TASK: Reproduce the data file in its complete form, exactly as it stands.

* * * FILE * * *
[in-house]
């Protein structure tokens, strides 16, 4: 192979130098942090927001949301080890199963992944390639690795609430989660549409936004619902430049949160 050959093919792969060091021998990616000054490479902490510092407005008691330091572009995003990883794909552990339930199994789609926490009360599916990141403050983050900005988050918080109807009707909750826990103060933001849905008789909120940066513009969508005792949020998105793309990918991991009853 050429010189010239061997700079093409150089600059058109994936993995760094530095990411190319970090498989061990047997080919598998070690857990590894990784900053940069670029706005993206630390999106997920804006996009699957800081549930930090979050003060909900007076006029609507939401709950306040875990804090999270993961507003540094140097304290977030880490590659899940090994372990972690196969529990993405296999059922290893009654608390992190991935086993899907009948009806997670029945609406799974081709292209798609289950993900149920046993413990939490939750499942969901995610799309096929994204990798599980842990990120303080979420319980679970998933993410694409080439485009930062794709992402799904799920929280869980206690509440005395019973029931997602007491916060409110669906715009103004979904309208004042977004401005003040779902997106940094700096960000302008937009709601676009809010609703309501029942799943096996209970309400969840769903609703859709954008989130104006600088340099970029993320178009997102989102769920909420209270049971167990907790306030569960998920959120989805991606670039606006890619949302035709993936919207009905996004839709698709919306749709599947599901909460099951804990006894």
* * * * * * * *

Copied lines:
[in-house]
């Protein structure tokens, strides 16, 4: 192979130098942090927001949301080890199963992944390639690795609430989660549409936004619902430049949160 050959093919792969060091021998990616000054490479902490510092407005008691330091572009995003990883794909552990339930199994789609926490009360599916990141403050983050900005988050918080109807009707909750826990103060933001849905008789909120940066513009969508005792949020998105793309990918991991009853 050429010189010239061997700079093409150089600059058109994936993995760094530095990411190319970090498989061990047997080919598998070690857990590894990784900053940069670029706005993206630390999106997920804006996009699957800081549930930090979050003060909900007076006029609507939401709950306040875990804090999270993961507003540094140097304290977030880490590659899940090994372990972690196969529990993405296999059922290893009654608390992190991935086993899907009948009806997670029945609406799974081709292209798609289950993900149920046993413990939490939750499942969901995610799309096929994204990798599980842990990120303080979420319980679970998933993410694409080439485009930062794709992402799904799920929280869980206690509440005395019973029931997602007491916060409110669906715009103004979904309208004042977004401005003040779902997106940094700096960000302008937009709601676009809010609703309501029942799943096996209970309400969840769903609703859709954008989130104006600088340099970029993320178009997102989102769920909420209270049971167990907790306030569960998920959120989805991606670039606006890619949302035709993936919207009905996004839709698709919306749709599947599901909460099951804990006894």